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I'm 16 and constantly thinking about the likes of advertising, marketing, consumerism, materialism, narcissism and particularly social media. All of these topics are very negative to me although I feel as though I am over thinking them and I've reached a point where I feel as though they're consuming me as a person. Is this me becoming awake to this and disobeying societal expectations of conformity or am I being too anti-social, if that's what you'd call it?

Is thinking about such negative topics on a daily rate harmful to me if I try to use them to inform others. I currently live with my parents and if I was to move out I say to myself and others that I would practice the likes of anti-materialism, which I guess is minimalism. Are all these isms just fear-mongering things that I should only research as a side hobby?

closed as primarily opinion-based by virmaior, Conifold, Keelan Nov 10 '16 at 21:32

Many good questions generate some degree of opinion based on expert experience, but answers to this question will tend to be almost entirely based on opinions, rather than facts, references, or specific expertise. If this question can be reworded to fit the rules in the help center, please edit the question.

  • -isms are beliefs. Philosophy - love of wisdom - requires knowledge and knowledge can not only inform belief, it can reasonably counter belief. Know thyself. – Mr. Kennedy Nov 9 '16 at 22:44
  • Aren't isms therefore just a way in which people are divided then? Dividing thus allowing room for wars, protests and violence when beliefs are compared? – user24113 Nov 9 '16 at 22:47
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    If thinking about certain things is making you unhappy, and these are issues that are really out of your control... it might be best not to think about them. The mind needs rest (meditation or something of the sorts)... so that it's fresh when we do need to think about something. – Ameet Sharma Nov 9 '16 at 23:09
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    I think being young is allowing room for a lot of arrogance in relation to not having as much experience as others on this planet, but I feel as though a lot of people conform to societies expectations as that way of living is "easier". Regarding meditation, I was planning on starting it. Do you have any good sources? – user24113 Nov 9 '16 at 23:17
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    While this is interesting, the question cannot be answered objectively as it is written at the moment. Please see the help center to see what kind of questions we're looking for here. If you can reword your question to make it fit, please do so and we can reopen this question. – Keelan Nov 10 '16 at 21:32
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I would answer the first question with a resounding 'yes', in this sense: that overthinking isn't a problem because of the 'thinking' but because of the 'over'. The problem with overthinking is that it takes a good thing, namely thinking, and stretches it out of its natural role in our lives. Thought, when out of proportion with our life, is especially harmful. As one of my idols, G.K. Chesterton, once wrote:

To accept everything is an exercise, to understand everything a strain. The poet only desires exaltation and expansion, a world to stretch himself in. The poet only asks to get his head into the heavens. It is the logician who seeks to get the heavens into his head. And it is his head that splits (Orthodoxy).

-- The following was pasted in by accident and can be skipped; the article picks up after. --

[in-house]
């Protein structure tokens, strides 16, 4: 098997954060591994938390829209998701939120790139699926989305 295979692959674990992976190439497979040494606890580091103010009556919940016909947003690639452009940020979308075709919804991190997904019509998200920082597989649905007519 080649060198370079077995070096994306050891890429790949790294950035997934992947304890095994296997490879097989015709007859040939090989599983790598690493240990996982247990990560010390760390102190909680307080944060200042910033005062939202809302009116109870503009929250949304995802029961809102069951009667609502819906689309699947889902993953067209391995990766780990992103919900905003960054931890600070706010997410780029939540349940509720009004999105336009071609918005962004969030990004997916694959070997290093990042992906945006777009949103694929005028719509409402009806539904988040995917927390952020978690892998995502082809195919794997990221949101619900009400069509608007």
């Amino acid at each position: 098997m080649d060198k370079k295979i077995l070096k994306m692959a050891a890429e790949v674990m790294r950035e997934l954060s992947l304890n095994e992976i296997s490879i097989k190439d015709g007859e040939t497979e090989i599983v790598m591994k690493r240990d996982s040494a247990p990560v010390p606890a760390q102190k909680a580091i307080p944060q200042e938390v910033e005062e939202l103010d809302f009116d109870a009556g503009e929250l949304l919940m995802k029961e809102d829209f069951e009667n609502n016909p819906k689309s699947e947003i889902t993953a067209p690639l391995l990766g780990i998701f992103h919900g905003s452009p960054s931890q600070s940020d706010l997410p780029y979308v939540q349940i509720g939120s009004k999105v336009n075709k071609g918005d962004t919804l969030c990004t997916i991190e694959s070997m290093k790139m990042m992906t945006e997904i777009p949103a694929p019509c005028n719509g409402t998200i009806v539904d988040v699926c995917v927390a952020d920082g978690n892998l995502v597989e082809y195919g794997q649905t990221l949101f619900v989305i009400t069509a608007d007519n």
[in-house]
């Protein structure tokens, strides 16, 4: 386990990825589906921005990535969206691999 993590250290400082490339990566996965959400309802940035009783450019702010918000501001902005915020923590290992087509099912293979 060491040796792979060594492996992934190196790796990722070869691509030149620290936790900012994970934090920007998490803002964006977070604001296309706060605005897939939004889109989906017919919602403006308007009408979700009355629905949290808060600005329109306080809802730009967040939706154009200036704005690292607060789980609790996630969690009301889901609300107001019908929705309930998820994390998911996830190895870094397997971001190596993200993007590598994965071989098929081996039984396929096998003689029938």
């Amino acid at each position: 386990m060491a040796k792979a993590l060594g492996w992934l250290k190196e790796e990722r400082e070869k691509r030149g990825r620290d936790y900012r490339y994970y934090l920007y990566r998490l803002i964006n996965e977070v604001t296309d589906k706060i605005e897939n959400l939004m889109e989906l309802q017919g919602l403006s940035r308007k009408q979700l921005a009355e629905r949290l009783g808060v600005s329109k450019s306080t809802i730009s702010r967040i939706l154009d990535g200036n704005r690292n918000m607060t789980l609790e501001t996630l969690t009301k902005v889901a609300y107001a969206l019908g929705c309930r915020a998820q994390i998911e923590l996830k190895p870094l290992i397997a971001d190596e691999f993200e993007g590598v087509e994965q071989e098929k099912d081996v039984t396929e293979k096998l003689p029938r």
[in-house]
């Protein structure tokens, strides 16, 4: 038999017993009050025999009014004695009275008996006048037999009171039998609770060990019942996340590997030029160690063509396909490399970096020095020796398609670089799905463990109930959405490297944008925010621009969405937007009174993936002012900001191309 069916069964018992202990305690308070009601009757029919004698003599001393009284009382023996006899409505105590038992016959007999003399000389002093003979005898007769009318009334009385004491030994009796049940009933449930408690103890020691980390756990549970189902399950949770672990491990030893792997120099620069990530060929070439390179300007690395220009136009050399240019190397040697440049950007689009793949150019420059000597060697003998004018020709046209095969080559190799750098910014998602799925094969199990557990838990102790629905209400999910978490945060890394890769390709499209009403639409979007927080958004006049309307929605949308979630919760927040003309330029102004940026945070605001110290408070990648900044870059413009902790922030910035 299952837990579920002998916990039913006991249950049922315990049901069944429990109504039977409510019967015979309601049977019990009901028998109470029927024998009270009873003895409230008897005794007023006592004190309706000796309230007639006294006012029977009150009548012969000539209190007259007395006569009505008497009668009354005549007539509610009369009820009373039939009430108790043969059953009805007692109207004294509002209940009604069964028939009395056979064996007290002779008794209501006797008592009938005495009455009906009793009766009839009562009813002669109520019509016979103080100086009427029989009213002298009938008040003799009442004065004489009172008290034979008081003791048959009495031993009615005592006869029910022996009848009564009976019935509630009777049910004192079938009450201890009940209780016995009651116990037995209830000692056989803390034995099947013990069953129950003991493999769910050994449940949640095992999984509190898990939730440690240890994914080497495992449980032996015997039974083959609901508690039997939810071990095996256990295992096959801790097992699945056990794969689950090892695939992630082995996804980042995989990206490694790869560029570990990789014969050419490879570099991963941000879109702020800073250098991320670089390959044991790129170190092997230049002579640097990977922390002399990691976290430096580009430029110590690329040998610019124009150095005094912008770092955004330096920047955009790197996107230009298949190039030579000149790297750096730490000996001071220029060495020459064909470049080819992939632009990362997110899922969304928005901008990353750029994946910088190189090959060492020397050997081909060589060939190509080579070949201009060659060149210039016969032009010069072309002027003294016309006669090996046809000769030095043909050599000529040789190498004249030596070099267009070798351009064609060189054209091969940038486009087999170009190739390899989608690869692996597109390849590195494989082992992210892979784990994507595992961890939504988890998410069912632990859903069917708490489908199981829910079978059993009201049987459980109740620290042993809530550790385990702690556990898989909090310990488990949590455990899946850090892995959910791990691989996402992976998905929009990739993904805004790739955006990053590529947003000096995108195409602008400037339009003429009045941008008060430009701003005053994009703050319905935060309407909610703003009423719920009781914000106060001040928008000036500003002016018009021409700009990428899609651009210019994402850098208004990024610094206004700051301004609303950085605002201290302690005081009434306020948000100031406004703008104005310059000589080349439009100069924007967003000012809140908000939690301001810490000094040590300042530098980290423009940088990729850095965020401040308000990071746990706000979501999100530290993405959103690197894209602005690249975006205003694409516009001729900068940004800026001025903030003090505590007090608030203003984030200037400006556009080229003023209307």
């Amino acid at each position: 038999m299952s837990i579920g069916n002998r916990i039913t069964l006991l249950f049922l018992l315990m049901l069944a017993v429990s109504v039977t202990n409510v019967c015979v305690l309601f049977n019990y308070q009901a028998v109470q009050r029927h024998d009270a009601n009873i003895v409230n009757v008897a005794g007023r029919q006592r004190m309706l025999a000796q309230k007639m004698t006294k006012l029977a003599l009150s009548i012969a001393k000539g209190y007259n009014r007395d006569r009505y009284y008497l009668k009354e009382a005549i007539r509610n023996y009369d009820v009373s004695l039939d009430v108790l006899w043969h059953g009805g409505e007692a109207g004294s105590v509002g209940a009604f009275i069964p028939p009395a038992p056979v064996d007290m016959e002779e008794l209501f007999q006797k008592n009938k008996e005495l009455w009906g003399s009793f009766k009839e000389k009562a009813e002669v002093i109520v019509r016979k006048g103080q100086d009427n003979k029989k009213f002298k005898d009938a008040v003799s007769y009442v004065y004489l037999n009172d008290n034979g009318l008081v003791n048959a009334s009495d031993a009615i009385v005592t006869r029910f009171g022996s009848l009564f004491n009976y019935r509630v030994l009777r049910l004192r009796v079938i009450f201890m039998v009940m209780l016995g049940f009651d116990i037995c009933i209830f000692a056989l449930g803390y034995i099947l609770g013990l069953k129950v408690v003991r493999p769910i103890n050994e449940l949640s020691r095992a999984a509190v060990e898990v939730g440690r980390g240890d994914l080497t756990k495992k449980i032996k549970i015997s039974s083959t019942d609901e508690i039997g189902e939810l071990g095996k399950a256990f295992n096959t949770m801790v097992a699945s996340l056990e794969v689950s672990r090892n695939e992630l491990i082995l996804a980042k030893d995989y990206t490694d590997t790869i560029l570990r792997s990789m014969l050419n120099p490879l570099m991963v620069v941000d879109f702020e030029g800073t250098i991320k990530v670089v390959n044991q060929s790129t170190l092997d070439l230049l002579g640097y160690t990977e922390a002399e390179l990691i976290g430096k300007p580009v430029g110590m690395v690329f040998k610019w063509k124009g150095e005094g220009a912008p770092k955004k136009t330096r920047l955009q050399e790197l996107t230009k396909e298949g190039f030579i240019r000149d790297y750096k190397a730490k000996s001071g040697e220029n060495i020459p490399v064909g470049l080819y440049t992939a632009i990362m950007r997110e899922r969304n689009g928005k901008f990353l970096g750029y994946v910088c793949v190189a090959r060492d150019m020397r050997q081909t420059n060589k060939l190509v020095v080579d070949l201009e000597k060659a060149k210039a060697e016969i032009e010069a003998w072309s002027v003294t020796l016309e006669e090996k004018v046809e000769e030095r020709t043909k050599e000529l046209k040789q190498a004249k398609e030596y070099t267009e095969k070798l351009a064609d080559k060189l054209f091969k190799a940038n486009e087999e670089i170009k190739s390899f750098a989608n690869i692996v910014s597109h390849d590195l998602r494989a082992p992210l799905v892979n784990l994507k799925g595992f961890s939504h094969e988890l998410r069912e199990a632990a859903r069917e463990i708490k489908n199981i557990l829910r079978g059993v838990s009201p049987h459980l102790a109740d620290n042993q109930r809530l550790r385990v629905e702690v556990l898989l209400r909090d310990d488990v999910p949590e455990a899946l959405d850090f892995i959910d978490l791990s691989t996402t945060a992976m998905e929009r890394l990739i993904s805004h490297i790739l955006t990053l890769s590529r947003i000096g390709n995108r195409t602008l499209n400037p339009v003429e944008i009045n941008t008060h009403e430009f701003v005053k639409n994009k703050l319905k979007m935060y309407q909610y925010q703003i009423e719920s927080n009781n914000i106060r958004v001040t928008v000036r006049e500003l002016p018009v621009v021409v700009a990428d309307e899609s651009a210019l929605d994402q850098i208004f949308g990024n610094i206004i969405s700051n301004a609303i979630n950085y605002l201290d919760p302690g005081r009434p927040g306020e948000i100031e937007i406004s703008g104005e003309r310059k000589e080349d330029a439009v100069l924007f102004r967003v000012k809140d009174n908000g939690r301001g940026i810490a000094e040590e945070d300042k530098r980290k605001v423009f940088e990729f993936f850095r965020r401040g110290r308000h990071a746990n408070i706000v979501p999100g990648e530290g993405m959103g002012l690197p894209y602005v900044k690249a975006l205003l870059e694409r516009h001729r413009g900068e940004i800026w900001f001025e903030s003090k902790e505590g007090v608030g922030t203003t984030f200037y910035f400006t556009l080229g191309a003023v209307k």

Often times people who have a personality that compels them to think, however noble the act of thought might be, shall find in odd moments that they are in a desperate way. I had a bit of an epiphany a couple of months ago that there is a right and wrong way of being right. It is not so much the possession of truth that matters; it is the way that you go about carrying that truth, or if you feel that you have not yet discovered it, the way you go about handling that fact.

All in all, life is about having an adventure. And to do this, you have to come to a point where you can accept that there are some things that you cannot understand. At this point it is important that instead of giving into despair, you come to terms with this fact, and play the game of life anyway.

It is natural to spend our teenage years disillusioned with the structures of society. This attitude often finds its way in even matured individuals. Our culture propagates messages of individualism and rebellion. But I think that when you are at peace with yourself you begin to find that a large part of who we are consists in what humanity is. Instead of looking at your neighbor and judging them to be a part of some dull collective, we should begin to look at our neighbor and marvel that they are quite like us, despite the worlds of difference that we think exists between us. Compassion and love are the truest signs of a healthy person.

I would suggest to you that instead of focusing on whether your thinking is harmful or not (which is a pursuit that, ironically enough, is still dictated by an obsession with thought), take a walk through some parks and speak with people you would not normally speak to. In short, have an adventure.

  • @user24113 No problem. I wrote my answer as someone who struggles with over-thought. It isn't a problem that has an easy solution. It requires of us to do a bit of soul-searching in things that are not our own souls. We grow so accustomed to our typical behavior that we often can – Mithrandir Nov 10 '16 at 18:24
  • *can't determine what the cause is of our sense that something is quite right. Hope that my answer at least helped as a mode of advice. – Mithrandir Nov 10 '16 at 18:25
  • isn't quite right, not is quite right. Jeez I'm struggling writing this comment. – Mithrandir Nov 10 '16 at 18:27

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